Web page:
The Eastern Townships is one of the other populated regions within the diocese and is home to English-speakers. The St. Francis Deanery remains, in many ways, the heart of the Diocese of Québec, with more than a dozen parishes scattered around Sherbrooke. In spite of the presence of anglophones, however, the townships are not isolated from the forces of secularism and depopulation.
A few years ago, the deanery entered a new model of ministry led by the Ven. Edward Simonton, OGS, archdeacon of the deanery and vicar general of the Diocese of Québec, and Ruth Sheeran, rural dean. In this model, active clergy, retired clergy, Episcopal priests who are licensed in Canada, and lay readers serve in a pool that provides ministry to the deanery as a whole. No priest serves a single church. Also among the small number of active clergy serving with Simonton is the Rev. Canon Giuseppe Gagliano, canon for lay ministries in the diocese.
While the clergy and lay people of the St. Francis Deanery continue to develop their model of ministry, new and groundbreaking ecumenical relationships have formed between Anglicans and Syrian Orthodox Christians. Like Myers, Simonton is a member of the Oratory of the Good Shepherd (he serves as secretary general of the community), and he cites OGS as a contributing factor to his ecumenical interests. He told TLC that the community’s Canadian representation was somewhat unique, with several professed brothers all involved in ecumenical dialogue in the past few decades: Myers, the late Bishop Henry Hill, the Rev. Canon Philip Hobson in Toronto, and the Rev. Walter Raymond, former dean of Holy Trinity, Québec.
Simonton serves on the Anglican-Oriental Orthodox International Commission. Through this work and OGS, he was more aware of the Syrian presence in Sherbrooke. “We have the oldest Syrian Orthodox Church in Canada,” he said. The church was founded after a wave of immigration in the 1940s and ’50s, during another wave of persecution against Christian Syrians. “In those days, the Anglicans were quite influential in resettling them in Sherbrooke.”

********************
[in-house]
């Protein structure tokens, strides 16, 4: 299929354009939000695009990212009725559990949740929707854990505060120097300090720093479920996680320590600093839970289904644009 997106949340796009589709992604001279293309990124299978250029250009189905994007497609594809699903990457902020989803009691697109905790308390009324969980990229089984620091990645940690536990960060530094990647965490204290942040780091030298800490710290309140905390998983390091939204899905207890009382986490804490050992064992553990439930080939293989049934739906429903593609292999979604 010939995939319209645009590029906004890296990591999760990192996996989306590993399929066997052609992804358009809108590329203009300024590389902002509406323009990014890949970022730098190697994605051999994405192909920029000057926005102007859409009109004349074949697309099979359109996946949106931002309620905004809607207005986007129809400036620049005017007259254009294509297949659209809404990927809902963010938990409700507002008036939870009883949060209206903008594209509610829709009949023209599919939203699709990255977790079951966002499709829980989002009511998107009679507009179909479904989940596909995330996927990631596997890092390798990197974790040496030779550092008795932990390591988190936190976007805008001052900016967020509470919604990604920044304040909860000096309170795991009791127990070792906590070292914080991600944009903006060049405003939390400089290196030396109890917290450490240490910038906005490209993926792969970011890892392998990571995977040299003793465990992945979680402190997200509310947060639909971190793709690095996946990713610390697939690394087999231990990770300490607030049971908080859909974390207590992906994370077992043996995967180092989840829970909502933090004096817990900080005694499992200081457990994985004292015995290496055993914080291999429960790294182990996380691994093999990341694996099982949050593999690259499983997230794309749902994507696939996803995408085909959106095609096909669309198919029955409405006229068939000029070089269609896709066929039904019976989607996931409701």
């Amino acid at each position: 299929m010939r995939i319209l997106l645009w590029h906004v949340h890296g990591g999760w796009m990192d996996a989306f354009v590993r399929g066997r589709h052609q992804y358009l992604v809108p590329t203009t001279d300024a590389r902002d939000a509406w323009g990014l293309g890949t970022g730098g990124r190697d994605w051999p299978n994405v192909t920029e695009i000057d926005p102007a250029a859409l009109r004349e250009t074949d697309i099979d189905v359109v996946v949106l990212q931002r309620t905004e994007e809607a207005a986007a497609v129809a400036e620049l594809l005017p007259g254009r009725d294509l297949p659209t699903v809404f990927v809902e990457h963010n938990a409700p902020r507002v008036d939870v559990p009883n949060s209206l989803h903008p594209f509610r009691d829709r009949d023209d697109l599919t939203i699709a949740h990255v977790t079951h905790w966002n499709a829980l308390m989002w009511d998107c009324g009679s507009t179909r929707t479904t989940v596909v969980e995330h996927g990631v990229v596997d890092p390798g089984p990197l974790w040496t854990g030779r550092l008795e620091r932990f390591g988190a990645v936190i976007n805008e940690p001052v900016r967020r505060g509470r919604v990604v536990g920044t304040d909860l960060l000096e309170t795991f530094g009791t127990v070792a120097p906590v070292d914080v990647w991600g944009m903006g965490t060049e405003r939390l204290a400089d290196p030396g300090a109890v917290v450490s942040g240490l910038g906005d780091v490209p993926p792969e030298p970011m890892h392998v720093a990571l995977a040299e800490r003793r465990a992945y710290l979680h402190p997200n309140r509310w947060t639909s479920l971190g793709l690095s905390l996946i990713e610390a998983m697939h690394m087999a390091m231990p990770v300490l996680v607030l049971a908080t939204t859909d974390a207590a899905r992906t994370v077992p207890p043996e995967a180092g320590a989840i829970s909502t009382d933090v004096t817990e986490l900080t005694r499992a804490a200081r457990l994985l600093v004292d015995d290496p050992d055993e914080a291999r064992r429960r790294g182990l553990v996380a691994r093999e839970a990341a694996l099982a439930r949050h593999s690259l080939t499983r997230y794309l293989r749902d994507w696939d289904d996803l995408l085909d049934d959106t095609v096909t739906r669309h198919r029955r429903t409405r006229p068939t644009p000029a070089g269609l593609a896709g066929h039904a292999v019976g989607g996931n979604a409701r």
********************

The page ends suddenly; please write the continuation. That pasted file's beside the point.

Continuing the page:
With the advent of the Syrian refugee crisis and renewed persecution against Christians there, Simonton reached out. “It was a natural connection for me to make with the local Syrian Orthodox community. We worked with the Roman Catholic archdiocese, and we raised money to bring in roughly 30 Syrian refugees.”
The relationship, however, did not end there. Simonton and the communities have participated together in Christmas parties. Anglicans have helped fund summer camps for Syrian children, and a few joint events and exchanges have occurred. Most noteworthy among them: when around 75 Anglicans came to share lunch and worship at St. Emphrem’s in Sherbrooke, Syrian Archbishop Mor Athanasius Elia Bahi, “shockingly, gave us all Communion.” Simonton described the event as “quite extraordinary.”
Far from the relative bustle of the Eastern Townships is a very different deanery of Québec: the Lower North Shore, the evermore lightly populated region stretching along the coast of the Gulf of St. Lawrence out to Labrador. The diocese has been working with the United Church of Canada to figure out a ministry model for congregations on the island of Harrington Harbour and the nearby Chevery, on the mainland. Their populations: 261 and 251, respectively. The two are linked by boat in warmer months and helicopter otherwise. Moving between the shore’s communities is easier in winter, when hard-pack snow allows for snowmobiles to travel between the shore’s population centers.
Myers made his most recent visit to both parishes in February. He said he hopes an ecumenical approach can place someone in one of the communities. “This is a model that has been working in Canada, in different parts of the country, for 40 or 50 years now. It speaks to the reality on the ground, which is: in a community of 250 or 300 people, does the capacity exist to have two ministers resident, or even itinerant clergy coming in?
“We’re being confronted with some fundamental questions. What’s more important, our particular confessional identity and our understanding of things like sacraments and ministry? Or is the pastoral reality on the ground something that’s perhaps still more important, having a resident Christian pastor from one tradition or another who attends to all of the faithful people in a given community and lives among them and with them? As opposed to somebody coming in from time to time, dispensing sacraments according to a particular way. It’s a conversation that has to happen.”